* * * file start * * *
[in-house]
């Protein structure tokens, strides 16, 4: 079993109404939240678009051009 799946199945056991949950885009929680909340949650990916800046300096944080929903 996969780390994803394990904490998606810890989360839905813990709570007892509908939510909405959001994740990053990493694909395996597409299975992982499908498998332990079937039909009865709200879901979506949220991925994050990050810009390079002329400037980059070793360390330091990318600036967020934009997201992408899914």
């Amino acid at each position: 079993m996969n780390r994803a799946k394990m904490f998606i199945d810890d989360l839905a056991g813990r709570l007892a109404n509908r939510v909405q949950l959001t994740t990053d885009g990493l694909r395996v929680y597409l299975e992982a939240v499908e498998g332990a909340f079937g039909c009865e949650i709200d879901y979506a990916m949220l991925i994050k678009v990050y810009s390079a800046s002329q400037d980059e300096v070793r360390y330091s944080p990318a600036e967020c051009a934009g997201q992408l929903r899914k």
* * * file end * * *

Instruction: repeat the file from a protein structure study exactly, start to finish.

[in-house]
């Protein structure tokens, strides 16, 4: 079993109404939240678009051009 799946199945056991949950885009929680909340949650990916800046300096944080929903 996969780390994803394990904490998606810890989360839905813990709570007892509908939510909405959001994740990053990493694909395996597409299975992982499908498998332990079937039909009865709200879901979506949220991925994050990050810009390079002329400037980059070793360390330091990318600036967020934009997201992408899914």
């Amino acid at each position: 079993m996969n780390r994803a799946k394990m904490f998606i199945d810890d989360l839905a056991g813990r709570l007892a109404n509908r939510v909405q949950l959001t994740t990053d885009g990493l694909r395996v929680y597409l299975e992982a939240v499908e498998g332990a909340f079937g039909c009865e949650i709200d879901y979506a990916m949220l991925i994050k678009v990050y810009s390079a800046s002329q400037d980059e300096v070793r360390y330091s944080p990318a600036e967020c051009a934009g997201q992408l929903r899914k």